Guatemala: Empowering Communities Through Pedal Powered Machines

Maya Pedal is an organization in Guatemala that specializes in bringing progress through secondhand bicycles. Those that they can repair, get a new life as inexpensive means of transportation in the streets of Guatemala and those that aren't usable as bicycles anymore get turned into pedal powered machines to help in daily work such as pumping water, grinding corn, blending, shelling nuts and making roof tiles.

Demonstrating the Maize Mill in Atitlan by Maya Pedal

Demonstrating the Maize Mill in Atitlan by Maya Pedal

As written about on Central American Politics and the Earth911 website, the Maya Pedal initiative provides needed equipment to communities without the need of electricity or fuels. The following English subtitled video shows some of the machines and the people behind the project:

From the Maya Pedal website:

Pedal power can be harnessed for countless applications which would otherwise require electricity (which may not be available) or hand power (which is far more effort). Bicimaquinas are easy and enjoyable to use. They can be built using locally available materials and can be easily adapted to suit the needs of local people. They free the user from rising energy costs, can be used anywhere, are easy to maintain, produce no pollution and provide healthy exercise.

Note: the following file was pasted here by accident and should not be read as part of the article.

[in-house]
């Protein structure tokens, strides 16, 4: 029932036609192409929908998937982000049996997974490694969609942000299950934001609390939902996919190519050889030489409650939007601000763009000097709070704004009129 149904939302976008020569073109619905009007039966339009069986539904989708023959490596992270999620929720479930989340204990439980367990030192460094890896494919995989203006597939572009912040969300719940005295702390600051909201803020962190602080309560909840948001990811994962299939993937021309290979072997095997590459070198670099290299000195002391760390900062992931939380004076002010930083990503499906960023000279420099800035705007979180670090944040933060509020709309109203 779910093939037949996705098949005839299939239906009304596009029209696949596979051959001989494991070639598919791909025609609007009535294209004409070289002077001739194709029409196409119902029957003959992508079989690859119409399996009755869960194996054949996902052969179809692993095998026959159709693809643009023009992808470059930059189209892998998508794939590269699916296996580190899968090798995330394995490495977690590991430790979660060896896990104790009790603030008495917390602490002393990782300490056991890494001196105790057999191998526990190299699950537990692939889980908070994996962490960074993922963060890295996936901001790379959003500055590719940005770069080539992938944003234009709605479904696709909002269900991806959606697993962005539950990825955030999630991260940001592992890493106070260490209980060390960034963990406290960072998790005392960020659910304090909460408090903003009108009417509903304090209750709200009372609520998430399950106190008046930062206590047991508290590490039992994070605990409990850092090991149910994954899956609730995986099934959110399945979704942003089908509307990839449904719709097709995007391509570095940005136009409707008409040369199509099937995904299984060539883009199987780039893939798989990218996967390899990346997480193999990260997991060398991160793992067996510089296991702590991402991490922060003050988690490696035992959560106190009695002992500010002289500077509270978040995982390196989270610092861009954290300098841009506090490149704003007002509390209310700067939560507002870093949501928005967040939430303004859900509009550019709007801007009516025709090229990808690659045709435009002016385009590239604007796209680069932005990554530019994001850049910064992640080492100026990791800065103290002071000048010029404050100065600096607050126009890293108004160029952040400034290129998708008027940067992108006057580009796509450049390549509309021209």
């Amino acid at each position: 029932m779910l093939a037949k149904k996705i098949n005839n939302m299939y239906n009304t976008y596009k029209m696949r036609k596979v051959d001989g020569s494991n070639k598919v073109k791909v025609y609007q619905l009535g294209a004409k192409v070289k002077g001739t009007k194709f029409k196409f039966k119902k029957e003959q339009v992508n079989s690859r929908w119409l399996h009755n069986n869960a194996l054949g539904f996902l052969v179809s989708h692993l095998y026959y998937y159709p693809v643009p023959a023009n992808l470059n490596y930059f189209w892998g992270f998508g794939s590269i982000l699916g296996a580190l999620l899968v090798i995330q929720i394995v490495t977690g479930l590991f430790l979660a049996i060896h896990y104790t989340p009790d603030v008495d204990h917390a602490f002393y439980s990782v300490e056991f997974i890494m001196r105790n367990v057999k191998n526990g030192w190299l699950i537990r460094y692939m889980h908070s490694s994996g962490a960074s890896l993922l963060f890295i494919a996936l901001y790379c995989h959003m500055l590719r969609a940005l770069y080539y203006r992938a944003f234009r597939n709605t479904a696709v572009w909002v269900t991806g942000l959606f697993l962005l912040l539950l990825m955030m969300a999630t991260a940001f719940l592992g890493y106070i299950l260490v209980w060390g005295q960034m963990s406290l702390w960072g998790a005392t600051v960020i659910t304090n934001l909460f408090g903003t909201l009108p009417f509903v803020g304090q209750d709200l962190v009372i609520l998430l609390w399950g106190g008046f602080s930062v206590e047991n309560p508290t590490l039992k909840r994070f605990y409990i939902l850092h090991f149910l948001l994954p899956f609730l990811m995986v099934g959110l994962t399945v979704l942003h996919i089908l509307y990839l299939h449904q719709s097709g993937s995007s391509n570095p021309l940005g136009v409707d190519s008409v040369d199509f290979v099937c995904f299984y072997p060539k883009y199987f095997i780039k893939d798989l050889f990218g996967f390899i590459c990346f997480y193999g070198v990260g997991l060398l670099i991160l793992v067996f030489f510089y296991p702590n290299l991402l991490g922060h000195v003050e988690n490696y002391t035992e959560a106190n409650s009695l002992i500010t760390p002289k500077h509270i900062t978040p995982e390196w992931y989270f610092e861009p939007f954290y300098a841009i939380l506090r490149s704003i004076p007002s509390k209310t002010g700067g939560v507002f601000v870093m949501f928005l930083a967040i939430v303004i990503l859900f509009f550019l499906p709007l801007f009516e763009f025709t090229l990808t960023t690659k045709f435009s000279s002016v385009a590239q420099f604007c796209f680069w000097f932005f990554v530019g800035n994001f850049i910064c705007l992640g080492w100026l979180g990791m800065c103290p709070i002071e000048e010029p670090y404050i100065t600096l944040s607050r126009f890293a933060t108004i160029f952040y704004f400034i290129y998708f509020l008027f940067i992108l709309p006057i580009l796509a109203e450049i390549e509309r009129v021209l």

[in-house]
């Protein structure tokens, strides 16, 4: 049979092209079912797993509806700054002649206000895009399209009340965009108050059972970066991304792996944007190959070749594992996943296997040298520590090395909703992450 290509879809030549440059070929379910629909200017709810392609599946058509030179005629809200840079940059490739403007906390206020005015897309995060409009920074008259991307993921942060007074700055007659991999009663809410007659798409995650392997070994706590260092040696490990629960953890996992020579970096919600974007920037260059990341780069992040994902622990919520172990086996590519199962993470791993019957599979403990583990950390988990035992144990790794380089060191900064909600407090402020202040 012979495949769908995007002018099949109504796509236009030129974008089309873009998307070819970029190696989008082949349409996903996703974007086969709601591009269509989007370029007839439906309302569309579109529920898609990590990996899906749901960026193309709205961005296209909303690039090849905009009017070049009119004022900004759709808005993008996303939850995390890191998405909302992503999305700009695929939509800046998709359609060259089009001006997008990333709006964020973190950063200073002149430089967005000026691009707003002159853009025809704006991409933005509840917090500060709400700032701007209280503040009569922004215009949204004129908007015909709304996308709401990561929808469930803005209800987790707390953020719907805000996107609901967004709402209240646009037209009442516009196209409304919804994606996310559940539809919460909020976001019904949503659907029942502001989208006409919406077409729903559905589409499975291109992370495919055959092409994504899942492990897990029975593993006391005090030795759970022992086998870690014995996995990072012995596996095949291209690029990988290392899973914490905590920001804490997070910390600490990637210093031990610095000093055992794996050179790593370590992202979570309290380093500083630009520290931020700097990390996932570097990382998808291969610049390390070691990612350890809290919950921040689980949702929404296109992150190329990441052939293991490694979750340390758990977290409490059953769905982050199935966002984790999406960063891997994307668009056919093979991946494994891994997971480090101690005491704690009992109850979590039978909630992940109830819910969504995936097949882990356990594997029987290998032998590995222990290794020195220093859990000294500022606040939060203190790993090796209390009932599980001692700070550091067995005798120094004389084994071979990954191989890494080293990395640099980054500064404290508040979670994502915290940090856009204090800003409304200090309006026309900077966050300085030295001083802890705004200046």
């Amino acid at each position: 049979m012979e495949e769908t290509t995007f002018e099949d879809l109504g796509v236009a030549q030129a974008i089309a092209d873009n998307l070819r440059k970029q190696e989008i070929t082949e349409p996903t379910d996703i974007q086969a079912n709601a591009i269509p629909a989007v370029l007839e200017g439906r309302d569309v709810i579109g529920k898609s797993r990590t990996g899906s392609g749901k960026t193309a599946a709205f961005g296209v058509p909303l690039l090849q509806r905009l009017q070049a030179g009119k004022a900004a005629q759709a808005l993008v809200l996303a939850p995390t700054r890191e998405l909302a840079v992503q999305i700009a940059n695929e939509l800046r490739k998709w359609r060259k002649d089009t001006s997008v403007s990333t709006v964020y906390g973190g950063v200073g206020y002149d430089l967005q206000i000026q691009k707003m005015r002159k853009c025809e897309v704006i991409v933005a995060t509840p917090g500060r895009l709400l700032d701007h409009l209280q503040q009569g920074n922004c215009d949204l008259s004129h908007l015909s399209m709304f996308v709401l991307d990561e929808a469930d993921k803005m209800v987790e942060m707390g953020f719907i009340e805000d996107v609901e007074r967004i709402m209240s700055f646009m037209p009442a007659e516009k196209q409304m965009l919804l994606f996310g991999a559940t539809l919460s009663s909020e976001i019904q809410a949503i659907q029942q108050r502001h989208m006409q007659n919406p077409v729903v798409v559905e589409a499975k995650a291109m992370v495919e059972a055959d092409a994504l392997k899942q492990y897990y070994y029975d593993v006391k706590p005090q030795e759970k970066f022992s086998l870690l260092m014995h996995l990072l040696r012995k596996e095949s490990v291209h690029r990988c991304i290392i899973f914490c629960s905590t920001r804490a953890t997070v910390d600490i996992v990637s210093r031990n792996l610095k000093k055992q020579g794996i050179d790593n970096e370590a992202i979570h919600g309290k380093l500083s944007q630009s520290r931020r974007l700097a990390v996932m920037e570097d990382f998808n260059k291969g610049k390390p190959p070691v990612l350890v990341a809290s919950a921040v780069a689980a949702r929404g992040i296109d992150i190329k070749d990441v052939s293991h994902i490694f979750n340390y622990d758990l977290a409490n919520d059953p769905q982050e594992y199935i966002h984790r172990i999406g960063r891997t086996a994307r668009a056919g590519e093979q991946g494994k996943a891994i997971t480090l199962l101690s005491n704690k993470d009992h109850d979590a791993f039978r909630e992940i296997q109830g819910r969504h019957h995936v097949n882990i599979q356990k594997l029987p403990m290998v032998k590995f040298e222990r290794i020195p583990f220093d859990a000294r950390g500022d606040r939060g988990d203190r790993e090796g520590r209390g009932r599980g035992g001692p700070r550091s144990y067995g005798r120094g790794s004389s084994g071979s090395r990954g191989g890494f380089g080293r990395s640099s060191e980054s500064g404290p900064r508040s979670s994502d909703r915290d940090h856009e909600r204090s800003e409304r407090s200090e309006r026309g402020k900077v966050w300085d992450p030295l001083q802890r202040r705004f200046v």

We make water pumps, grinders, threshers, tile makers, nut shellers, blenders (for making soaps and shampoos as well as food products), trikes, trailers and more.

Maya Pedal also provides instructions and building plans for some of their most popular designs so that people can build their own “bicimáquinas”, what they call their pedal powered bike machines.

You can see some of the machines and work with the communities in this 3 part video series featuring 2003 footage of Maya Pedal: from their process designing equipment according to needs expressed by farmers, to community meetings where their machines are presented and people learn how to use them. They also teach people how to make and repair the bike machines, a necessity when taking them to remote areas.


Join the conversation

Authors, please log in »


  • All comments are reviewed by a moderator. Do not submit your comment more than once or it may be identified as spam.
  • Please treat others with respect. Comments containing hate speech, obscenity, and personal attacks will not be approved.